[credit provider=”Daniel Goodman / Business Insider”]
When I moved to New York in 2010, it made sense to ditch my account with PNC National Bank — which only has two branches in Manhattan — and switch to Chase, which seemed to be on every corner.But I wondered if big banks would always be my only option. With Chase’s bevy of confusing fees, unfriendly online banking interface, and lackluster customer support, I was finally fed up enough to look for an alternative.
Credit unions and local banks are known for offering friendlier consumer terms, but the idea of a completely web-based bank interested me more.
A friend told me about Simple (formerly BankSimple), a bank replacement that offers the same functionality of its brick-and-mortar competitors. Simple offers interest-bearing checking accounts from its partner bank, Bancorp, which is FDIC-insured.
By the time Simple released remote check deposits last week, I had seen enough. I closed my Chase account on my lunch break that same day.
I thought long and hard about my decision, as should anyone before they switch banks. Here’s the criteria I considered:
Fees: Since Simple doesn’t have to worry about all the extra costs of running physical branches, it passes those savings on to customers. It doesn’t charge monthly debit card fees, nor does it require a minimum balance. You can find Simple’s full schedule of fees here.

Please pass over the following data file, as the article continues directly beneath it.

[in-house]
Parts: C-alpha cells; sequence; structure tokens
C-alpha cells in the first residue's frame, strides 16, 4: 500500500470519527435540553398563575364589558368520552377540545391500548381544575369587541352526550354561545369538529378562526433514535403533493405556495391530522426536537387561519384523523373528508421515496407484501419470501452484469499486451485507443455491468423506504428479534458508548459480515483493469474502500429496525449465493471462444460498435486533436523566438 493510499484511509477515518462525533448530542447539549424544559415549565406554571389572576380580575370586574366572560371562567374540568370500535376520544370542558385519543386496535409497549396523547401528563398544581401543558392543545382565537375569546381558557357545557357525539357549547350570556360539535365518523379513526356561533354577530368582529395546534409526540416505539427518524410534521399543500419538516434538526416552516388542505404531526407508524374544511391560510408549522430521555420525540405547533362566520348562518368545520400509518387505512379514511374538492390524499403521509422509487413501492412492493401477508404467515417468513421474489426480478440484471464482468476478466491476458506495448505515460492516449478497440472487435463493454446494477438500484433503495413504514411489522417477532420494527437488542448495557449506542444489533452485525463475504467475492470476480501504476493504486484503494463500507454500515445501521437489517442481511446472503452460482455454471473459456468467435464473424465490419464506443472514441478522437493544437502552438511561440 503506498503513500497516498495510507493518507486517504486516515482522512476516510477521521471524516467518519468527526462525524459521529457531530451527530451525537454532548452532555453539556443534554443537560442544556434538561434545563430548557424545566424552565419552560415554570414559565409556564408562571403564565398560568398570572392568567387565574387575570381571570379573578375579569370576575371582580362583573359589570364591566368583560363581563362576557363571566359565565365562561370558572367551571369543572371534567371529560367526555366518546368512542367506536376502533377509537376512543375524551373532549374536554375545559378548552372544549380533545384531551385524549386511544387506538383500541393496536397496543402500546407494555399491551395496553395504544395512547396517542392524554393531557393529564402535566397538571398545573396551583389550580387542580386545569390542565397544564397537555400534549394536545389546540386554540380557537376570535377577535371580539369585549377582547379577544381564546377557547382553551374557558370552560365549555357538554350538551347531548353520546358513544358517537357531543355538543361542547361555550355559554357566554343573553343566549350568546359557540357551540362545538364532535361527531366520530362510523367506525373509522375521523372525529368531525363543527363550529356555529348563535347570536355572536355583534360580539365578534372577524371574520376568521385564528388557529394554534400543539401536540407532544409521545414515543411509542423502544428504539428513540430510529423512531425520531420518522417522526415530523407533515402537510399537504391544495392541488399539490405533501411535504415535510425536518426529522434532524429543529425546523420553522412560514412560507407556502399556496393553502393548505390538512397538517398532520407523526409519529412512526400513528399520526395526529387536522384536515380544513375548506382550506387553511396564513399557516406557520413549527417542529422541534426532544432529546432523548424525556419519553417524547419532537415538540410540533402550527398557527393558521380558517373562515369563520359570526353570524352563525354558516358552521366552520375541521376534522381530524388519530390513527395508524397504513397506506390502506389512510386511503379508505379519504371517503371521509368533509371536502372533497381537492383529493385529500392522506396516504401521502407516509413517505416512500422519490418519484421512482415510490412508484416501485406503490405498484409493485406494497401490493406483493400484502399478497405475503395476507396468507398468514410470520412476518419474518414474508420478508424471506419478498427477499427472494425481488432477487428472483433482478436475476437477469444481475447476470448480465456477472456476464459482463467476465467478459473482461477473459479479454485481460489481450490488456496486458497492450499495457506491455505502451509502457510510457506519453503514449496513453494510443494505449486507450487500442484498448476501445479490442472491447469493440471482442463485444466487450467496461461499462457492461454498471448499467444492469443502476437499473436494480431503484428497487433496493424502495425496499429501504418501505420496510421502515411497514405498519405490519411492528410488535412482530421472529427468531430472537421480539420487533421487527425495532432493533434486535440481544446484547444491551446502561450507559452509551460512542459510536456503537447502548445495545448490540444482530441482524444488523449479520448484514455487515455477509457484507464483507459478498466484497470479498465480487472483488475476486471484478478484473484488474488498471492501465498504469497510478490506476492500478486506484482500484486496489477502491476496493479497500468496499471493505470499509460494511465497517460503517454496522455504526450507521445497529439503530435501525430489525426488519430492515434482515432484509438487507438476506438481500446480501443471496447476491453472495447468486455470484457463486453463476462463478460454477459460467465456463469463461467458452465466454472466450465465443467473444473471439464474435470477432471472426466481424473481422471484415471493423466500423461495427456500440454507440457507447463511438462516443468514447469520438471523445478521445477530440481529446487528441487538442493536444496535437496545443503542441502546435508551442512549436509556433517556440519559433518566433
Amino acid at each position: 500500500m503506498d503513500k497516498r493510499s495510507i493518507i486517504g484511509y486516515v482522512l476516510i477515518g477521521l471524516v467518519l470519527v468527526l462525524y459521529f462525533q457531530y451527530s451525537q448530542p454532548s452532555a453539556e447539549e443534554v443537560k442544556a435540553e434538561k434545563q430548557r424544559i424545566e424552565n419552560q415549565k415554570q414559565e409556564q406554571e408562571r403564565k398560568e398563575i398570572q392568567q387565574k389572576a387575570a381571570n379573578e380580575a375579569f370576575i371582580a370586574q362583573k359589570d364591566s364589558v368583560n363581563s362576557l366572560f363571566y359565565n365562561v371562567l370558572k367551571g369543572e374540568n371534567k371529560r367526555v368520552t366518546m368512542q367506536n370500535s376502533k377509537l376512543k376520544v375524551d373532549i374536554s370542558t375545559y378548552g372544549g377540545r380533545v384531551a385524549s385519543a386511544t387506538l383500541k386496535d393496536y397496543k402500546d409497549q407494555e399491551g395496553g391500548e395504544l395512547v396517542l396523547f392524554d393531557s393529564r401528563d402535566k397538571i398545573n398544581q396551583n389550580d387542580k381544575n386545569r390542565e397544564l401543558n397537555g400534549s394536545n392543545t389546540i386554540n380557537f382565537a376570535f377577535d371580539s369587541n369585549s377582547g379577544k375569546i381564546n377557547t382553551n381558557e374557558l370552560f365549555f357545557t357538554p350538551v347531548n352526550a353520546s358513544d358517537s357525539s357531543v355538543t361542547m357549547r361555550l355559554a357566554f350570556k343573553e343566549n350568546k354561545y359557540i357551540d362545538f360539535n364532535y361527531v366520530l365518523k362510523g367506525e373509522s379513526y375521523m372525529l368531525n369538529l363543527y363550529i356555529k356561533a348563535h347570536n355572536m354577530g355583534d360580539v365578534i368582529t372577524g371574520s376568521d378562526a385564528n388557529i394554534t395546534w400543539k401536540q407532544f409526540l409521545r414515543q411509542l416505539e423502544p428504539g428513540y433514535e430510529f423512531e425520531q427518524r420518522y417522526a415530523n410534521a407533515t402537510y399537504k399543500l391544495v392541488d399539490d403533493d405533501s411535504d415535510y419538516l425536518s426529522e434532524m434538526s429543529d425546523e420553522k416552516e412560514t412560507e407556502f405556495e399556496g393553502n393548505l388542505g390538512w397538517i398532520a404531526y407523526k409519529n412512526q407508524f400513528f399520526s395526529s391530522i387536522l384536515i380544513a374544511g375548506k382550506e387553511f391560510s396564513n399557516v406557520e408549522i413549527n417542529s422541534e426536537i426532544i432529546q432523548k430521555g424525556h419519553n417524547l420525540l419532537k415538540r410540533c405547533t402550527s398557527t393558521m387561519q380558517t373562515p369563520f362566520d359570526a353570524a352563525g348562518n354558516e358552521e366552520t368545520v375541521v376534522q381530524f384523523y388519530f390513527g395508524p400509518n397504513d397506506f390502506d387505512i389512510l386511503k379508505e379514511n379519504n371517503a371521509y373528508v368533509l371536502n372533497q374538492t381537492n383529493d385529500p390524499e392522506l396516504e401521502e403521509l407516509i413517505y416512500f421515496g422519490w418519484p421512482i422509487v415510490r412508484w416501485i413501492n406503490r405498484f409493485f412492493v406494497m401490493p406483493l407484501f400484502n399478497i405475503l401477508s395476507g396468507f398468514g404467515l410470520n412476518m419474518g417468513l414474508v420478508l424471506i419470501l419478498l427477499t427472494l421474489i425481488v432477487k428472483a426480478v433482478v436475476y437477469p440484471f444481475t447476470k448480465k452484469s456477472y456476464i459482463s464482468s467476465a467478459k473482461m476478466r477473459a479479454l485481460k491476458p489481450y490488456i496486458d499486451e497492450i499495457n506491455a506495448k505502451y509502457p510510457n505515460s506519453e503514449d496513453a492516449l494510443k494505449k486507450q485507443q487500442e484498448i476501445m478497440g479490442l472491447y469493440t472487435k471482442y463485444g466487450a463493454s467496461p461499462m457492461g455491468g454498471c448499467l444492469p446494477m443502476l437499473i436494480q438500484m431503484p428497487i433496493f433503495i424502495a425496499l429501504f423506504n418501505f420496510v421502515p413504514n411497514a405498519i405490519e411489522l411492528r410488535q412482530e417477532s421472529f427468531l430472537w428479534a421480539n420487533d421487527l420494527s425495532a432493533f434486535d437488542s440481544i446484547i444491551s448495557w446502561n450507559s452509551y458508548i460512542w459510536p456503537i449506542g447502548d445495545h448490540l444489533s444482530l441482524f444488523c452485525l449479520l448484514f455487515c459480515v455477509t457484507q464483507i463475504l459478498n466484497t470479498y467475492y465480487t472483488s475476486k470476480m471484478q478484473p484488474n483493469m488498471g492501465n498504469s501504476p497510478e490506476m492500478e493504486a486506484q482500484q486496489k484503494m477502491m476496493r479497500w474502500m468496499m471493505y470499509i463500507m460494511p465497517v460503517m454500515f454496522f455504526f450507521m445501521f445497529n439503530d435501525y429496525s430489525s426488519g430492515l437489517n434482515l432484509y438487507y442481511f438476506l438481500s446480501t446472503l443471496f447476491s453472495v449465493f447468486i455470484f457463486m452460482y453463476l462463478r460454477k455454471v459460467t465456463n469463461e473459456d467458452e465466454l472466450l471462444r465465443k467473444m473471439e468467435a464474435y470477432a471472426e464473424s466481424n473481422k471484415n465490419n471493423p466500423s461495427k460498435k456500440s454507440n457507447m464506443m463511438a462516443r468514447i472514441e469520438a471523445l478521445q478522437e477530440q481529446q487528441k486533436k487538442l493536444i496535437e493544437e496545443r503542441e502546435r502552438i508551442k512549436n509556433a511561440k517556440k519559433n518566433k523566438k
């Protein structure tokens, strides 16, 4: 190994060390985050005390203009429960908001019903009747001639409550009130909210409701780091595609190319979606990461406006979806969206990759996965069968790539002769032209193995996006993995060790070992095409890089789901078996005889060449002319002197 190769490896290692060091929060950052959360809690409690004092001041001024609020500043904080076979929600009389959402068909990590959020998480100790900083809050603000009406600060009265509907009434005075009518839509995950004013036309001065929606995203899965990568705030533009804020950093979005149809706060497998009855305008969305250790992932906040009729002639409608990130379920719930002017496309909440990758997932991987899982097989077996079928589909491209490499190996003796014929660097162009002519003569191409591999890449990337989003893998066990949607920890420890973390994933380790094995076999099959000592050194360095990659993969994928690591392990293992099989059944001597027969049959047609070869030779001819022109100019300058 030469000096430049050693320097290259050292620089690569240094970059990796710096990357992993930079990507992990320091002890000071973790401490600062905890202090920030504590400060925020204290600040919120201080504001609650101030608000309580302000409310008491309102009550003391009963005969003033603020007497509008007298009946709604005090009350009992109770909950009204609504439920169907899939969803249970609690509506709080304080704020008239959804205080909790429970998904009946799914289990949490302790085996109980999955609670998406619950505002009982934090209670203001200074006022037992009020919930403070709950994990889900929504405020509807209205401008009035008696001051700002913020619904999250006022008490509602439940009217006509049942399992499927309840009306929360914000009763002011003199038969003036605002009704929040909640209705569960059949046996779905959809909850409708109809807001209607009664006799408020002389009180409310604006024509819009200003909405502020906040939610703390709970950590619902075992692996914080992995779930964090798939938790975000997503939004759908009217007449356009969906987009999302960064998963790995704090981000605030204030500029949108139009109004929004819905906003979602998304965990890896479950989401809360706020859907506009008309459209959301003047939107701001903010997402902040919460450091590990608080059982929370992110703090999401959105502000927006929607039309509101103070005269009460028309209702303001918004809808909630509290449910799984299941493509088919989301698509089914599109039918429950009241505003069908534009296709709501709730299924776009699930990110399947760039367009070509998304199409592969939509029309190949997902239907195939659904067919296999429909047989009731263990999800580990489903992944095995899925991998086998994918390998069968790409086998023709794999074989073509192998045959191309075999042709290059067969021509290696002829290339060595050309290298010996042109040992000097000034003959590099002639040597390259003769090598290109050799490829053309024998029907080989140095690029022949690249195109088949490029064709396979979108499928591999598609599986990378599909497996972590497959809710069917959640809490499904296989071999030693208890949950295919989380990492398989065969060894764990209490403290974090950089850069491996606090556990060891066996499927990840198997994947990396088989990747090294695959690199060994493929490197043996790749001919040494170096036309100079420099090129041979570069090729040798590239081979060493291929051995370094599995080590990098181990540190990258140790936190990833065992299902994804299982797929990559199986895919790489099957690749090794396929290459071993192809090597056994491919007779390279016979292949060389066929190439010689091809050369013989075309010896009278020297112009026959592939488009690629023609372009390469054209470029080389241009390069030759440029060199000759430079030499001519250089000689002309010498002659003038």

Like a lot of big banks, Chase charges a monthly service fee ($10 to $12 per month) for its Chase Total Checking accounts. The only ways to avoid this fee are to either meet Chase’s $1,500 daily minimum balance requirement, have a regular monthly direct deposit of more than $500, or hold a daily average of $5,000 or more in your account. That’s not exactly easy for people who don’t have a steady income, or who would rather keep the bulk of their cash in savings, rather than checking. You can read all about Chase’s fee specifics here.
ATMs: Simple has over 40,000 ATMs nationwide through the AllPoint network. Unlike big banks, it won’t charge you for using a non-network ATM. All you have to worry about is the fee the ATM itself may charge you. Chase has fewer than half as many ATMs and charges every time you use one out of its network. Read the specifics here.
Support: Simple’s support centre, both online and mobile, has a clean interface similar to a blank email. Questions are always answered with a conversational tone, and responses are returned within minutes. Submitting support queries on the mobile app feels much like texting a friend. Phone calls to Simple support are a breeze too. Just call and wait. There are no automated menus to deal with.
Chase’s online support interface isn’t as straightforward as Simple’s. You must fill out several fields of information before even being able to send a message. They answer within 24 hours, but response speed has never been as fast as Simple, as far as I’ve noticed. And of course there are the usual automated hoops to jump through when calling Chase support.
Functionality: Simple issues users a Visa card that works like any other. And in addition to modern banking tools like goal-tracking and the Safe-to-Spend balance, which factors in pending transactions to your current balance, Simple allows you to add tags to keep tabs on groups of purchases. You can also file transactions under categories like rent, dining, etc., making it way easier to look up specific transactions in the future.
Chase has no search function for your account transactions, nor any capacity to add tags to specific transactions.
The bottom line: This is the happiest I’ve ever been after a breakup.